Honey, My Software Vendor Was Acquired. Now What?
The digital marketing landscape is no stranger to mergers and acquisitions. In the last year we’ve observed Insight Venture Partners acquire Episerver, Adobe pick up Magento, Sitecore absorb its implementation partner, Hedgehog … the list goes on. According to Deloitte’s 2019 Merger and Acquisitions Trends study, 79% of corporate respondents expect the number of deals they close in the next 12 months to increase.
What does it mean to you?
Chances are, something you use will be acquired, and it will be disruptive. As teams watch pieces of their technology stack get acquired, it’s important to understand that there isn’t always a ready-made path for what might be coming next. Whether it be sitting pat, staying in the product family, or moving away entirely, organizations should take these acquisitions as an opportunity to reassess how a given tool or platform is supporting the business and its digital strategy.
With now up to 7,040 tools making up the martech landscape, and the number of acquisitions expected to increase, here’s what to consider in the event a software vendor is acquired.
Stay and sustain
Take the time to read up and understand what an acquisition might mean to your team. You’ll likely be able to continue working with your tool or platform for the near term. As you build an understanding, know that you can still do great work by fully leveraging and optimizing what you currently own. A great example we like to cite is the work done by our partners at the City of Gresham (Oregon) on Ektron. It’s been more than four years since Episerver acquired Ektron, and the Gresham team continues to provide an award-winning experience for its users by incremental improvements and enhancements to its solution.
In an acquisition situation, the acquiring vendor is typically making a move to enhance its existing offering. They’ll often fold the best of what they’ve acquired into what they already own. That means the acquired software will (eventually) stop receiving critical support or updates, so this limbo state won’t work forever. Organizations should be proactive here. Discuss product roadmaps and support options with your vendors and technology partners.
Follow the product
Some organizations will be enthusiastic about an acquisition and may even be early adopters of whatever comes next. Teams that choose to follow the products they love may benefit from new capabilities or sought-after feature enhancements. This may be just the news you were hoping for.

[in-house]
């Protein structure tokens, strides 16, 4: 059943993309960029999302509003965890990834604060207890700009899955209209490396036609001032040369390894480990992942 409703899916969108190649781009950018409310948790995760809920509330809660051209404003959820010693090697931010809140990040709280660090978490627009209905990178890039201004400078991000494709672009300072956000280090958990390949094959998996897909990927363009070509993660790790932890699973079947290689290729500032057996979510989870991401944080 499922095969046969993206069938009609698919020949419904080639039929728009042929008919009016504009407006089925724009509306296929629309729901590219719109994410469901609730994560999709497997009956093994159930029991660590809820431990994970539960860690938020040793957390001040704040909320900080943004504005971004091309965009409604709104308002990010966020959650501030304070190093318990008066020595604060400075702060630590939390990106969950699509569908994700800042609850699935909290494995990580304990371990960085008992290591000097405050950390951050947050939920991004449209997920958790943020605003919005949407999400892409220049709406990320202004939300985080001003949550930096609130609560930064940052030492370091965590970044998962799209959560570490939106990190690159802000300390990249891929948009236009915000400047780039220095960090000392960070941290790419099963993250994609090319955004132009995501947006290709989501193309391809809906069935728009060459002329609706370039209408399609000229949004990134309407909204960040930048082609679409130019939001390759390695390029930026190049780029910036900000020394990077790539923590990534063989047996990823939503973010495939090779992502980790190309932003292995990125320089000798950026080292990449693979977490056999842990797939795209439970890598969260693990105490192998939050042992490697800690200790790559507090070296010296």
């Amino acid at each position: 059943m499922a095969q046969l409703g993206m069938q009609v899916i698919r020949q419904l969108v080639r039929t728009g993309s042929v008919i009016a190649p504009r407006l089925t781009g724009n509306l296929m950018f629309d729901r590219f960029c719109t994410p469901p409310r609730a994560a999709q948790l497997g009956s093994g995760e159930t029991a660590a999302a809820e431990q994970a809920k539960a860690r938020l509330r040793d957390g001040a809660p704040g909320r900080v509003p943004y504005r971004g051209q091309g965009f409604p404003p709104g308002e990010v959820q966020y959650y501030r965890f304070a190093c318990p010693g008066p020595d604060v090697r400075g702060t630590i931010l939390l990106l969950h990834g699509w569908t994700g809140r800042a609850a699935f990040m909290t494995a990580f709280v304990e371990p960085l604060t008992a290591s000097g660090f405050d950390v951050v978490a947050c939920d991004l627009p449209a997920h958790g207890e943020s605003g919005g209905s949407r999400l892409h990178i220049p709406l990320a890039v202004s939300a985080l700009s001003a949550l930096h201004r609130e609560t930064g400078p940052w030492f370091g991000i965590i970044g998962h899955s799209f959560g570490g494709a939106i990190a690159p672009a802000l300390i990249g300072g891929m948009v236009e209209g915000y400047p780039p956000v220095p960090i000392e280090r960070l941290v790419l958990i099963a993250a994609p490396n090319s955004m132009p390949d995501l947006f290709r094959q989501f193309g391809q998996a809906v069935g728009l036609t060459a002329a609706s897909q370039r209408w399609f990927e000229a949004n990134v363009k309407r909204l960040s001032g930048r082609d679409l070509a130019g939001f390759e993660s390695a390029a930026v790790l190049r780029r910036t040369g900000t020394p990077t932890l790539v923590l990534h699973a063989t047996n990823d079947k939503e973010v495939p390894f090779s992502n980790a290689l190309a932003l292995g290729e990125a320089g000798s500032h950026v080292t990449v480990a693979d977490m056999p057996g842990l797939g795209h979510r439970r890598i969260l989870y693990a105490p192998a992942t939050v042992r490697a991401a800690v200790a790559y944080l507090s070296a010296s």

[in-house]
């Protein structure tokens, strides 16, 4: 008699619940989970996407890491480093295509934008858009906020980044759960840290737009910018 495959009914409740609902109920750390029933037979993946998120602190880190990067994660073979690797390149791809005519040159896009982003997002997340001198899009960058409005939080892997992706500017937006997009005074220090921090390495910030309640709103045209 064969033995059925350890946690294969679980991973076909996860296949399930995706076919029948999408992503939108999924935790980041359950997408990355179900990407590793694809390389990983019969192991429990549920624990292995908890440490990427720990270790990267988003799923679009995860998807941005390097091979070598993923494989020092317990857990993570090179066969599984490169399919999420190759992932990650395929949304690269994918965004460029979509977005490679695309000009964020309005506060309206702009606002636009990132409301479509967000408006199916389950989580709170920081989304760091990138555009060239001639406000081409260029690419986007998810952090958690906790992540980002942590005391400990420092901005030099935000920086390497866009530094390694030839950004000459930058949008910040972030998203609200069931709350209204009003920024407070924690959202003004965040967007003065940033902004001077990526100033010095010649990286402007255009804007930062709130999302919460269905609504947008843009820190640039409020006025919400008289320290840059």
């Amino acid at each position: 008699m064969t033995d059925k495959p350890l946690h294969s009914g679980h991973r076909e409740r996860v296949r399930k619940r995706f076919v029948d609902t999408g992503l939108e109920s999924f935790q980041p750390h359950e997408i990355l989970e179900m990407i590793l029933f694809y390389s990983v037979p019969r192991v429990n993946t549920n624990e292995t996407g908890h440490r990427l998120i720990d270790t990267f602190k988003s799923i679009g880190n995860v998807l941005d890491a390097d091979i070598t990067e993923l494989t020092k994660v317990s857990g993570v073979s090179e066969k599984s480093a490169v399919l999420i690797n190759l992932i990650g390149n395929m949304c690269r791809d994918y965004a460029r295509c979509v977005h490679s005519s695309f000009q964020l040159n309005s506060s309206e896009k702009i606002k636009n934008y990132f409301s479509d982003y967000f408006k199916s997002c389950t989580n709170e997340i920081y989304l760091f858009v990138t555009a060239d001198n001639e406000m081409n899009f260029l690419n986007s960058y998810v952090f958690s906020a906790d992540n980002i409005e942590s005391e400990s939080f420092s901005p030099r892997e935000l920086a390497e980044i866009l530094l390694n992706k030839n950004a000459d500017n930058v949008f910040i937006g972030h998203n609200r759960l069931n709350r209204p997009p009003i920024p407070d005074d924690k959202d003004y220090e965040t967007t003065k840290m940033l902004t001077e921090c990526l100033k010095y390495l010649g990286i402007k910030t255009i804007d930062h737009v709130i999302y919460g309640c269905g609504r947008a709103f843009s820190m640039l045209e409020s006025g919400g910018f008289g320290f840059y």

It’s not always as good as advertised, though. Take Magento, for example. The upgrade path from Magento 1 to Magento 2 was already difficult and wrought with risk. While Magento 2 promises significant improvements to functionality and versatility, fundamental differences in architecture between these versions makes what feels like an “upgrade” actually more of a redevelopment effort. Add that Adobe acquired Magento not long after the release of Magento 2, and this further complicates matters, especially if you just launched on Magento 2.
Set up Google Alerts around the vendors and platforms involved. As news breaks that’s relevant to you, this ensures you’ll stay informed. Consult account reps as well as third-party experts to understand the ins and outs of keeping it in the family and what you can expect (especially if your loyalty and investment can be leveraged down the line).
Move to a new solution
It’s as good a time as any to reevaluate how a given tool or platform is supporting your overall business goals and digital strategy. How have your or you users’ needs changed since initial purchase or implementation? What new challenges or business problems might the solution have introduced? Does it still meet your team’s needs? This will inform your proposal for support and funding of a new solution.
The caution here is that moving to a new solution can be a significant undertaking. Be ready to commit yourself to the full effort. Begin to gather and shape requirements from stakeholders, consult analyst or industry reviews, and solicit demos and sandbox environments from potential vendors. Use this to shape a shortlist and focus the selection effort.
Chances are, a tool you use will likely be acquired by a bigger, faster, stronger organization at some point, if it hasn’t already. Before making a rushed decision, complete the due diligence of understanding where you are, where you need to be, and whether what you own supports that vision. It won’t be long until the marketing begins flying, trying to get you to move one way or another. Remember: You have the time, and options, to consider what comes next.